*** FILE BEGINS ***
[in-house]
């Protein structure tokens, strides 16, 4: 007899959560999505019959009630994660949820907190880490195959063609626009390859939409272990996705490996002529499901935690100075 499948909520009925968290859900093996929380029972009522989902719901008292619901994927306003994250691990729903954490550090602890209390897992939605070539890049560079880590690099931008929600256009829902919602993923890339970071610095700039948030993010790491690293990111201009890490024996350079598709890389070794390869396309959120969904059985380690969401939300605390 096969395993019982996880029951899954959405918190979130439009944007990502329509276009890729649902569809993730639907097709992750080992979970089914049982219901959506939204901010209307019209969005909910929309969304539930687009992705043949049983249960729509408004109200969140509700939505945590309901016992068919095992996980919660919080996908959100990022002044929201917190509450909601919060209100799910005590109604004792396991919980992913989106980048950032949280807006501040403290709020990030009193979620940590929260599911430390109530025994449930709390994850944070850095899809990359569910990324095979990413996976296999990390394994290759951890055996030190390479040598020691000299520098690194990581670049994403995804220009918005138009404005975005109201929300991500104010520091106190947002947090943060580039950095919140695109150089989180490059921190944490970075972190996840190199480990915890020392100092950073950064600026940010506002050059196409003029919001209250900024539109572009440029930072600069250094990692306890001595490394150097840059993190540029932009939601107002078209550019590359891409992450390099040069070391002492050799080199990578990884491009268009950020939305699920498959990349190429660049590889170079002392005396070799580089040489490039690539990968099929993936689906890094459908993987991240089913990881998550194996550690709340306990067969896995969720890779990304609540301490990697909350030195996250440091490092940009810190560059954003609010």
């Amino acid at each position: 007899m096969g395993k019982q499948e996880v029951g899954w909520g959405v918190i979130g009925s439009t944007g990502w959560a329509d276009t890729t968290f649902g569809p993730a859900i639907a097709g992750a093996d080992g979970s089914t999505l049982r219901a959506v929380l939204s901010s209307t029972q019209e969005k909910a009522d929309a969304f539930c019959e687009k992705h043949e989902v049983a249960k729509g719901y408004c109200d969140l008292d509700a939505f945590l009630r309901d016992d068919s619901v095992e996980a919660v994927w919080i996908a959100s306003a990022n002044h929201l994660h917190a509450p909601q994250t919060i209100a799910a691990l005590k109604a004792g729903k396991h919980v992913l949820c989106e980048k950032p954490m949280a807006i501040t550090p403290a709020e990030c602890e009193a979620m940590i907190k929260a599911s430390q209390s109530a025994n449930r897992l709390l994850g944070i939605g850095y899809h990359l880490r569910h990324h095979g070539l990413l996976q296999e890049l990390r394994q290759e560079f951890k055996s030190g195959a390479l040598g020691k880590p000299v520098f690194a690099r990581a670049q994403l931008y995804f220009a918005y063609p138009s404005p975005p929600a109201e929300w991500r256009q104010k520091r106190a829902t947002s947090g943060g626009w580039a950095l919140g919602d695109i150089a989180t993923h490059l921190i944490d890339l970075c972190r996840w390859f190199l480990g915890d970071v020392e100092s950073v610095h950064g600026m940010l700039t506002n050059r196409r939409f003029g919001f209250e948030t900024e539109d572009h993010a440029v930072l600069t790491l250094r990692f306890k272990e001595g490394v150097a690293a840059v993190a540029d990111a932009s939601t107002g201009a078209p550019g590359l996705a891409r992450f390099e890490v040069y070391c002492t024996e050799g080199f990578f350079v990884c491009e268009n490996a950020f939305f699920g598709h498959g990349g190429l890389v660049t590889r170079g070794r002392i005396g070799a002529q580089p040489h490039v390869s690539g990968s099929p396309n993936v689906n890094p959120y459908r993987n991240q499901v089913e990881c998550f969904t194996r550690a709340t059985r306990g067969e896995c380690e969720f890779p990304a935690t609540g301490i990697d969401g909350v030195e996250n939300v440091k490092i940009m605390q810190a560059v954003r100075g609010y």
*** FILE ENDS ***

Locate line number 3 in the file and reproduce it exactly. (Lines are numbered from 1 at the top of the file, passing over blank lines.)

């Amino acid at each position: 007899m096969g395993k019982q499948e996880v029951g899954w909520g959405v918190i979130g009925s439009t944007g990502w959560a329509d276009t890729t968290f649902g569809p993730a859900i639907a097709g992750a093996d080992g979970s089914t999505l049982r219901a959506v929380l939204s901010s209307t029972q019209e969005k909910a009522d929309a969304f539930c019959e687009k992705h043949e989902v049983a249960k729509g719901y408004c109200d969140l008292d509700a939505f945590l009630r309901d016992d068919s619901v095992e996980a919660v994927w919080i996908a959100s306003a990022n002044h929201l994660h917190a509450p909601q994250t919060i209100a799910a691990l005590k109604a004792g729903k396991h919980v992913l949820c989106e980048k950032p954490m949280a807006i501040t550090p403290a709020e990030c602890e009193a979620m940590i907190k929260a599911s430390q209390s109530a025994n449930r897992l709390l994850g944070i939605g850095y899809h990359l880490r569910h990324h095979g070539l990413l996976q296999e890049l990390r394994q290759e560079f951890k055996s030190g195959a390479l040598g020691k880590p000299v520098f690194a690099r990581a670049q994403l931008y995804f220009a918005y063609p138009s404005p975005p929600a109201e929300w991500r256009q104010k520091r106190a829902t947002s947090g943060g626009w580039a950095l919140g919602d695109i150089a989180t993923h490059l921190i944490d890339l970075c972190r996840w390859f190199l480990g915890d970071v020392e100092s950073v610095h950064g600026m940010l700039t506002n050059r196409r939409f003029g919001f209250e948030t900024e539109d572009h993010a440029v930072l600069t790491l250094r990692f306890k272990e001595g490394v150097a690293a840059v993190a540029d990111a932009s939601t107002g201009a078209p550019g590359l996705a891409r992450f390099e890490v040069y070391c002492t024996e050799g080199f990578f350079v990884c491009e268009n490996a950020f939305f699920g598709h498959g990349g190429l890389v660049t590889r170079g070794r002392i005396g070799a002529q580089p040489h490039v390869s690539g990968s099929p396309n993936v689906n890094p959120y459908r993987n991240q499901v089913e990881c998550f969904t194996r550690a709340t059985r306990g067969e896995c380690e969720f890779p990304a935690t609540g301490i990697d969401g909350v030195e996250n939300v440091k490092i940009m605390q810190a560059v954003r100075g609010y």